Albert Camus' ironic judge-penitent, Jean-Baptiste Clemence, remarks to his compatriot in the seedy bar, Mexico City, in a shadowy district of Amsterdam, the mist rising off the canals, the fog rolling in, cheap gin the only source of warmth, “Somebody has to have the last word. Otherwise, every reason can be answered with another one and there would never be an end to it. Power, on the other hand, settles everything. It took time, but we finally realized that. For instance, you must have noticed that our old Europe at last philosophizes in the right way. We no longer say as in simple times: ‘This is the way I think. What are your objections?’ We have become lucid. For the dialogue we have substituted the communique: ‘This is the truth,’ we say. You can discuss it as much as you want; we aren't interested. But in a few years there'll be the police who will show you we are right.”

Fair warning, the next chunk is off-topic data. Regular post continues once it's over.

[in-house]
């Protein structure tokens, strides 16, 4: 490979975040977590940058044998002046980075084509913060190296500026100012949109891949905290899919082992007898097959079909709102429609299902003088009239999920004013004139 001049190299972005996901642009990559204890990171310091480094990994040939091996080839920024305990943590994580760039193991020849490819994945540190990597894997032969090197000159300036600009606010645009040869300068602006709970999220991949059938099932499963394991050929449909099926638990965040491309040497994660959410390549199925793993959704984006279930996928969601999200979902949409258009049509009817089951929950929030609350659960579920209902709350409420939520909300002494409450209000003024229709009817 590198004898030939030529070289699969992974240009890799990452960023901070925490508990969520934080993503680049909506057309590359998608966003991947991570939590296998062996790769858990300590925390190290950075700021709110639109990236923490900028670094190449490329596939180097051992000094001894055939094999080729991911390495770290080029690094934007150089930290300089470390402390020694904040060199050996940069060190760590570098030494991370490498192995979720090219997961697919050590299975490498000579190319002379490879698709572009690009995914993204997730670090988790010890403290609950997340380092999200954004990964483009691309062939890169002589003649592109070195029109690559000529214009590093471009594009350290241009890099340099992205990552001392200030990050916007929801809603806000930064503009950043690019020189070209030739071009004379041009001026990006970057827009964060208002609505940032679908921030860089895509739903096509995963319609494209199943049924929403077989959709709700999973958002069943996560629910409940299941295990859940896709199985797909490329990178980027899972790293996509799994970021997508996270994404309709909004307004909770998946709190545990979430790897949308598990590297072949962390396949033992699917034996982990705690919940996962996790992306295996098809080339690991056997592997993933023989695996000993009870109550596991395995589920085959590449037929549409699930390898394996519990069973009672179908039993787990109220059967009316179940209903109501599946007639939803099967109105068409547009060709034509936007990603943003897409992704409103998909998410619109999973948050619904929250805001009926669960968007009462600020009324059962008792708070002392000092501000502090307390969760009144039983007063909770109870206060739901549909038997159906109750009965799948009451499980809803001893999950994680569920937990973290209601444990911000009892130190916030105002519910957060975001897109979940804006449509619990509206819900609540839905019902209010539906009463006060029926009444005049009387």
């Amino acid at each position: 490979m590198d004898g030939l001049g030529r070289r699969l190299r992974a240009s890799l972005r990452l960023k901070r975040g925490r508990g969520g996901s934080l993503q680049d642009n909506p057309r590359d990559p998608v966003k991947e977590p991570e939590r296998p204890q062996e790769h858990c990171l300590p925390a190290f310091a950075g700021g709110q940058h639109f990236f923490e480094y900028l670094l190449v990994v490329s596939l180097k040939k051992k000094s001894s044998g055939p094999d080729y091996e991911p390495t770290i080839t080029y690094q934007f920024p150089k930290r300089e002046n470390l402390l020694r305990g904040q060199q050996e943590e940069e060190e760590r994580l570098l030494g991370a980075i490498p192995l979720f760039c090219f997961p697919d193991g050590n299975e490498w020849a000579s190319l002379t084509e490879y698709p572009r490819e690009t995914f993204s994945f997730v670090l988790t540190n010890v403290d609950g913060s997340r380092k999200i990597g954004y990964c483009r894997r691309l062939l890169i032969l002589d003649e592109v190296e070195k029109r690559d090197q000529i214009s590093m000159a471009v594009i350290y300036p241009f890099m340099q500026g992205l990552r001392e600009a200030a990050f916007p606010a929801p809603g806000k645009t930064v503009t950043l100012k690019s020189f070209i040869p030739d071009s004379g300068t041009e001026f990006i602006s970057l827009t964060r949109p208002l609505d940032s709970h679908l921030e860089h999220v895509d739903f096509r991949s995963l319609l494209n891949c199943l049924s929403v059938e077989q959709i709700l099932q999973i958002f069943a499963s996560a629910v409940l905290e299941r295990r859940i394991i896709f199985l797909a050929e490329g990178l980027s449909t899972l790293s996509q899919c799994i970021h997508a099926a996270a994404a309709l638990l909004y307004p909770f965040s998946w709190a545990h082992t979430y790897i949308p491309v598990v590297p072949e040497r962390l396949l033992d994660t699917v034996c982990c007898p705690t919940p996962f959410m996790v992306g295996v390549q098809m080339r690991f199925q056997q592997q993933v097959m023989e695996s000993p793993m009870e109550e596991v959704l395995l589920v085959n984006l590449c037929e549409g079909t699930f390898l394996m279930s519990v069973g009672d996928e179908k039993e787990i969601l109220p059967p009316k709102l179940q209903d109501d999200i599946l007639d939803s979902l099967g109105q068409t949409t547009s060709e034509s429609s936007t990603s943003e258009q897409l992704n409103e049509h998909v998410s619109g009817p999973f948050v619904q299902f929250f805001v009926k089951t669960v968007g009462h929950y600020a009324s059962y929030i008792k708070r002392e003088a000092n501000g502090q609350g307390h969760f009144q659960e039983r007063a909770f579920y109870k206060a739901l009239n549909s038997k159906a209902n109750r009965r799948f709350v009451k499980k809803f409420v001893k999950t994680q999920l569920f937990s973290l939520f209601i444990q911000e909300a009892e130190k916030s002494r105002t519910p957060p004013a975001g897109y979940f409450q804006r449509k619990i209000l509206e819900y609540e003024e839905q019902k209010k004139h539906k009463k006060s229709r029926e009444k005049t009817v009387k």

Now this is still an imperfect method of control—the enforcers are clearly identified and the coercion is too obvious. Not so in Orwell's 1984. As Syme, the chilling destroyer of language proclaims: “It's a beautiful thing, the destruction of words.” Speaking to Orwell's protagonist Winston Smith, Syme continues: “Don't you see that the whole aim of Newspeak is to narrow the range of thought. In the end we shall make thoughtcrime literally impossible, because there will be no words in which to express it. Every concept that can ever be needed will be expressed by exactly one word, with its meaning rigidly defined and all its subsidiary meanings rubbed out and forgotten…. Every year fewer and fewer words, and the range of consciousness always a little smaller. Even now, of course, there's no reason or excuse for committing thoughtcrime. It's merely a question of self-discipline, reality control. But in the end there won't be any need even for that. The Revolution will be complete when the language is perfect.”
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